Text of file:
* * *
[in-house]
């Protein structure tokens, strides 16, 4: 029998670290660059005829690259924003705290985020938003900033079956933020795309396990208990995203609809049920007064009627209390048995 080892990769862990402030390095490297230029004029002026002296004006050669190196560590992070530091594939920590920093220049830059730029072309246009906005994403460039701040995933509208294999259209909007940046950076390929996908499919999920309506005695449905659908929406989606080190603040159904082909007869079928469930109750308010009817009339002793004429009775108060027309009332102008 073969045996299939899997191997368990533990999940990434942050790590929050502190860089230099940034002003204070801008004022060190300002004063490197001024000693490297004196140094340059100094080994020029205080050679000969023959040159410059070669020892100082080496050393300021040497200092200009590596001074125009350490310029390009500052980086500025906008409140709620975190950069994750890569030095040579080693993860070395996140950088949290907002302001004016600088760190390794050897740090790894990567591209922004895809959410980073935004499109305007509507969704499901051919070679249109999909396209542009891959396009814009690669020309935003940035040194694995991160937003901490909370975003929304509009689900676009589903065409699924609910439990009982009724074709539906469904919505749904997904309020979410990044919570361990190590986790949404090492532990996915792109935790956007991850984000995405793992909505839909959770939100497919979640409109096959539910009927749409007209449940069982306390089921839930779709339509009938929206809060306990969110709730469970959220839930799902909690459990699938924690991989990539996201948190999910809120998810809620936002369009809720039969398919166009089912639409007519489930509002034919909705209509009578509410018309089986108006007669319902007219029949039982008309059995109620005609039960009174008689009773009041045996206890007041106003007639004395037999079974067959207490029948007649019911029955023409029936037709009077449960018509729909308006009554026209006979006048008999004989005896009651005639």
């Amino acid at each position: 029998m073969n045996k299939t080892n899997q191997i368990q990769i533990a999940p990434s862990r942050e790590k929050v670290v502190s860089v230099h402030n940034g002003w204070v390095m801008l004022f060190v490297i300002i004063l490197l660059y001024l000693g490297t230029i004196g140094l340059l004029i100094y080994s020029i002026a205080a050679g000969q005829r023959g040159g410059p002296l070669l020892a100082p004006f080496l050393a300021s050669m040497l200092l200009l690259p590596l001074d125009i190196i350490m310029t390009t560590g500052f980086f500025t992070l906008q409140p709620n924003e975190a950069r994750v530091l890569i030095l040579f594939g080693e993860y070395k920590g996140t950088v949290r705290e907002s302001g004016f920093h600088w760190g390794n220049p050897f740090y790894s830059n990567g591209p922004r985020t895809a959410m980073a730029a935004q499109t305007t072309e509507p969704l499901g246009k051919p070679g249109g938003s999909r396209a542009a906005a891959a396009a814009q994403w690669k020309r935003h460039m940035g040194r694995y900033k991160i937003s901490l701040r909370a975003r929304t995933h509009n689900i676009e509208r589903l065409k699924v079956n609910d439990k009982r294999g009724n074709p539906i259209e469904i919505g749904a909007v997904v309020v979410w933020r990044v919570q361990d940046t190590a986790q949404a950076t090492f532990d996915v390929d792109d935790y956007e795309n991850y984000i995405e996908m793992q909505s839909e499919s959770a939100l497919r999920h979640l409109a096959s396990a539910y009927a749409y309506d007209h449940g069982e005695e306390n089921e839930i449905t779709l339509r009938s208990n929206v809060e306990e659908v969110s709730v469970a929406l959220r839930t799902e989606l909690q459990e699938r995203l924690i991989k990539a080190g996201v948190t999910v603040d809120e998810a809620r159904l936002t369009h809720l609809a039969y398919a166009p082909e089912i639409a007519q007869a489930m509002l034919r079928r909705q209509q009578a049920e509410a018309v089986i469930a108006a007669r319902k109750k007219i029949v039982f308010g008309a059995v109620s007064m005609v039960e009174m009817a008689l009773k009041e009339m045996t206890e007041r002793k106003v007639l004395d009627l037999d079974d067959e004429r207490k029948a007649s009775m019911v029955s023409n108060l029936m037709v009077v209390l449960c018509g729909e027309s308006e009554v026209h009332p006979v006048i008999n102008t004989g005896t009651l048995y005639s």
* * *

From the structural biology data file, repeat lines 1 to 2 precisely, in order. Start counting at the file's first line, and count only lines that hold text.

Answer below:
[in-house]
């Protein structure tokens, strides 16, 4: 029998670290660059005829690259924003705290985020938003900033079956933020795309396990208990995203609809049920007064009627209390048995 080892990769862990402030390095490297230029004029002026002296004006050669190196560590992070530091594939920590920093220049830059730029072309246009906005994403460039701040995933509208294999259209909007940046950076390929996908499919999920309506005695449905659908929406989606080190603040159904082909007869079928469930109750308010009817009339002793004429009775108060027309009332102008 073969045996299939899997191997368990533990999940990434942050790590929050502190860089230099940034002003204070801008004022060190300002004063490197001024000693490297004196140094340059100094080994020029205080050679000969023959040159410059070669020892100082080496050393300021040497200092200009590596001074125009350490310029390009500052980086500025906008409140709620975190950069994750890569030095040579080693993860070395996140950088949290907002302001004016600088760190390794050897740090790894990567591209922004895809959410980073935004499109305007509507969704499901051919070679249109999909396209542009891959396009814009690669020309935003940035040194694995991160937003901490909370975003929304509009689900676009589903065409699924609910439990009982009724074709539906469904919505749904997904309020979410990044919570361990190590986790949404090492532990996915792109935790956007991850984000995405793992909505839909959770939100497919979640409109096959539910009927749409007209449940069982306390089921839930779709339509009938929206809060306990969110709730469970959220839930799902909690459990699938924690991989990539996201948190999910809120998810809620936002369009809720039969398919166009089912639409007519489930509002034919909705209509009578509410018309089986108006007669319902007219029949039982008309059995109620005609039960009174008689009773009041045996206890007041106003007639004395037999079974067959207490029948007649019911029955023409029936037709009077449960018509729909308006009554026209006979006048008999004989005896009651005639």